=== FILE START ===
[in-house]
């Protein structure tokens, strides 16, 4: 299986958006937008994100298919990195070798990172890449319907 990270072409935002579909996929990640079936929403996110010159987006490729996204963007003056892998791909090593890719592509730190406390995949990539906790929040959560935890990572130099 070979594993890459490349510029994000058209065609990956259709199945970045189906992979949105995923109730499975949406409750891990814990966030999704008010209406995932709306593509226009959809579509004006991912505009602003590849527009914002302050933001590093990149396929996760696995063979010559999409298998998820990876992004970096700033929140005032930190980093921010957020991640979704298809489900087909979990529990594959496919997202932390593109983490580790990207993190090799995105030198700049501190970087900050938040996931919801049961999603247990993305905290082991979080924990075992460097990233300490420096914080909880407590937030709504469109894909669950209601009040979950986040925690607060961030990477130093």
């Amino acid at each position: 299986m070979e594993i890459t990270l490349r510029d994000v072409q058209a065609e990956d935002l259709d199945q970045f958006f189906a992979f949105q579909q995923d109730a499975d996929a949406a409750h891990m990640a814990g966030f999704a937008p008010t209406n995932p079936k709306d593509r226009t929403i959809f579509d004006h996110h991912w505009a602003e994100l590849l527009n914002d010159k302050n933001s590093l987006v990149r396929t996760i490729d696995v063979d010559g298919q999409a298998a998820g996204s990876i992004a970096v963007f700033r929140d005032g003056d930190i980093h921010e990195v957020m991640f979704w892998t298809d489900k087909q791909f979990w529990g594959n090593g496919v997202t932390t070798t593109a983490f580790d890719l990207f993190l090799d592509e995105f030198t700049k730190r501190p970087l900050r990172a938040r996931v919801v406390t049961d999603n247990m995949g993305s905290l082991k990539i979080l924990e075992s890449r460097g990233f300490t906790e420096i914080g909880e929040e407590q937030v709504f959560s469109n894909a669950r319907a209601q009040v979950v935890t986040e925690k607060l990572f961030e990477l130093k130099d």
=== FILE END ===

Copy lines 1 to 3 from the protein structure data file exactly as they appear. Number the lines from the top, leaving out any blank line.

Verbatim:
[in-house]
């Protein structure tokens, strides 16, 4: 299986958006937008994100298919990195070798990172890449319907 990270072409935002579909996929990640079936929403996110010159987006490729996204963007003056892998791909090593890719592509730190406390995949990539906790929040959560935890990572130099 070979594993890459490349510029994000058209065609990956259709199945970045189906992979949105995923109730499975949406409750891990814990966030999704008010209406995932709306593509226009959809579509004006991912505009602003590849527009914002302050933001590093990149396929996760696995063979010559999409298998998820990876992004970096700033929140005032930190980093921010957020991640979704298809489900087909979990529990594959496919997202932390593109983490580790990207993190090799995105030198700049501190970087900050938040996931919801049961999603247990993305905290082991979080924990075992460097990233300490420096914080909880407590937030709504469109894909669950209601009040979950986040925690607060961030990477130093």
């Amino acid at each position: 299986m070979e594993i890459t990270l490349r510029d994000v072409q058209a065609e990956d935002l259709d199945q970045f958006f189906a992979f949105q579909q995923d109730a499975d996929a949406a409750h891990m990640a814990g966030f999704a937008p008010t209406n995932p079936k709306d593509r226009t929403i959809f579509d004006h996110h991912w505009a602003e994100l590849l527009n914002d010159k302050n933001s590093l987006v990149r396929t996760i490729d696995v063979d010559g298919q999409a298998a998820g996204s990876i992004a970096v963007f700033r929140d005032g003056d930190i980093h921010e990195v957020m991640f979704w892998t298809d489900k087909q791909f979990w529990g594959n090593g496919v997202t932390t070798t593109a983490f580790d890719l990207f993190l090799d592509e995105f030198t700049k730190r501190p970087l900050r990172a938040r996931v919801v406390t049961d999603n247990m995949g993305s905290l082991k990539i979080l924990e075992s890449r460097g990233f300490t906790e420096i914080g909880e929040e407590q937030v709504f959560s469109n894909a669950r319907a209601q009040v979950v935890t986040e925690k607060l990572f961030e990477l130093k130099d």